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STAGE WEEK

'Depot': Duty Calls Joanne Woodward

December 13, 1987|JANICE ARKATOV

Don't tell Joanne Woodward that agitprop is a dirty word.

"It's a wonderful word," said the actress-director. "It's an honorable word. A lot of people don't know what it means. It means agitation and propaganda. Agitation and propaganda don't have to be negative; they can be a positive thing. Here it's a positive thing." Woodward was referring to her staging of Eve Ensler's "The Depot," a one-act dark comedy that has been touring the country for the last year. Sponsored by Sane/Freeze, it opens Wednesday, for four nights only, at USC's Bing Auditorium.

The story follows a middle-aged, apolitical nurse (played by Shirley Knight) from nuclear nightmares to spur-of-the-moment protest at a nuclear missile field. "It's a consciousness-raising piece," Woodward said bluntly. "Of course, that sounds so dour. But it's also something of great humor and humanity--very moving, activating, exciting. And it's about what I think is the foremost subject to be involved in at this time: arms reduction."

The longtime activist and 1957 Academy Award winner dismisses the notion that the play's appeal would likely lie with the already-converted: "Almost all the time (excepting a six-week run Off-Broadway) has been spent taking it to various schools, colleges. And we haven't found them to be the converted at all. Mostly, they're the unknowing. That's exactly the audience we want to reach. We want to educate, open people's minds, allow them to start thinking and hopefully become activist."

Woodward originally commissioned the piece as a monologue for herself, but somewhere along the line, decided she would be better suited directing. It's something she's been doing more of lately--but not to the exclusion of performing.

"I act, but I tend to keep it on stage," she said. "Mostly regional theater, Off-Broadway. It's where I started out. Acting to me is a continuous process--and on the screen, it's not a continuous process. So acting on stage will always be more fun for me. And I'm a great believer in having fun."

And making money, too. "I always thought it was kind of pretentious to say, 'I'm not interested in commercial work'--like, 'I'm not interested in making a living," she said, laughing. "It's so silly. Everyone's concerned with commercial stuff." And commercials: witness Woodward's current spot for Audi--her first. "I needed to earn some money for a documentary I'm making on the Group Theatre," she said briskly. "We all have to do this sort of thing in order to do the creative work we want to do."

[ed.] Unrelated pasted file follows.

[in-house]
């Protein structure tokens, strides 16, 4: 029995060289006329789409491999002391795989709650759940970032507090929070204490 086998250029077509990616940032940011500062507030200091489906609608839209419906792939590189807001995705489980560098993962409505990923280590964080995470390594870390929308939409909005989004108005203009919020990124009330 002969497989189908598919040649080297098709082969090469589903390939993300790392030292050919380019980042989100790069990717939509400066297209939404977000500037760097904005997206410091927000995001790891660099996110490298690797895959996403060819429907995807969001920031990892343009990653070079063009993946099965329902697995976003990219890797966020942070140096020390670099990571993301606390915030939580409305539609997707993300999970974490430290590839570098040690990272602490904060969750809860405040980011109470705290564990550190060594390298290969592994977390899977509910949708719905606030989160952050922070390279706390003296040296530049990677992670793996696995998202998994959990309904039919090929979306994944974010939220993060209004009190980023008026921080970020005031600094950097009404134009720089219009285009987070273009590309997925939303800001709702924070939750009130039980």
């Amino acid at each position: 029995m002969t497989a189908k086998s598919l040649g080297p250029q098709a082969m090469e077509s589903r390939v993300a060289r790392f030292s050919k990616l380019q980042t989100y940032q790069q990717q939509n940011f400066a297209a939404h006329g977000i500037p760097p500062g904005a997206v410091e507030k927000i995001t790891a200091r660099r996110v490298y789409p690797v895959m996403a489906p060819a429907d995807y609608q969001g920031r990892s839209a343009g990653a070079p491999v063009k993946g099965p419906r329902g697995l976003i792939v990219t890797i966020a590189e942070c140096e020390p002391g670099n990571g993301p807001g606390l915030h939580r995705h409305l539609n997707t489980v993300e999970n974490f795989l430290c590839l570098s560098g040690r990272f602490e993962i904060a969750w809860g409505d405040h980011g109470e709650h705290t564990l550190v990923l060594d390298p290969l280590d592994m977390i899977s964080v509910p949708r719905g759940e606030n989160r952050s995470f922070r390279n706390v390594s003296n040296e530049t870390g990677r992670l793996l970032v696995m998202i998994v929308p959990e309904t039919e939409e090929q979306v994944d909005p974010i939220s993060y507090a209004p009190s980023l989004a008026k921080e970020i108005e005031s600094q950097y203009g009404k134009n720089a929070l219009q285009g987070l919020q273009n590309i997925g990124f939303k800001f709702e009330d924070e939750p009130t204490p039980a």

She is similarly practical about the inevitable public tagging as "Joanne Woodward, wife of Paul Newman." (Newman directed her in the recently released film version of "The Glass Menagerie.") "I'm not always identified with him and by him, but when I am, I don't mind. I certainly like him. There may have been a time when I felt (belittled), but I was younger then, more foolish, concerned with labeling--all those things that as you get older, you find are infinitely less important."

CRITICAL CROSS FIRE: In Alan Bowne's futuristic "Beirut" (at the Matrix), an unnamed sexually transmitted disease has wiped out half the population, sex is outlawed, and the infected are banished to Manhattan's Lower East Side--now renamed "Beirut."

The Times' Don Shirley was unimpressed: "The creators say it's not really about the plague--and that it's definitely not about AIDS. It's about two lovers and their tug of war on the issue of commitment. In other words it's another play about relationships. Bowne tiptoes around the wider social issues that the time and place of this play would appear to raise. Or perhaps he's saving that for the movie."

Noted the L.A. Weekly's Maryl Jo Fox: "Bowne's harrowing hourlong play is absolutely stunning, a frightening, funny and amazingly real look into a maybe not-so-distant future. . . ."

From the Herald Examiner's Richard Stayton: "When you examine Bowne's play in the context of today's headlines, it becomes exploitive and counterproductive. When you examine his story as art, it becomes a manipulative Romeo and Juliet set, say, during the Black Death. Dramatically, not even these two talented performers can manufacture tension out of Bowne's limited situation."

Said Daily Variety's Kathleen O'Steen: "Under Jimmy Bohr's driving direction and some bravado performances by the two leads, the piece accomplishes what it sets out to do; not entertain, but rather to make a statement, even possibly to frighten."

In Drama-Logue, T. H. McCulloh had high praise for the actors, set and lighting designers--and especially for director Bohr: " 'Beirut' should be every theatergoer's priority. It is masterfully conceived in its simplicity, its execution and the manner in which it delivers its message."

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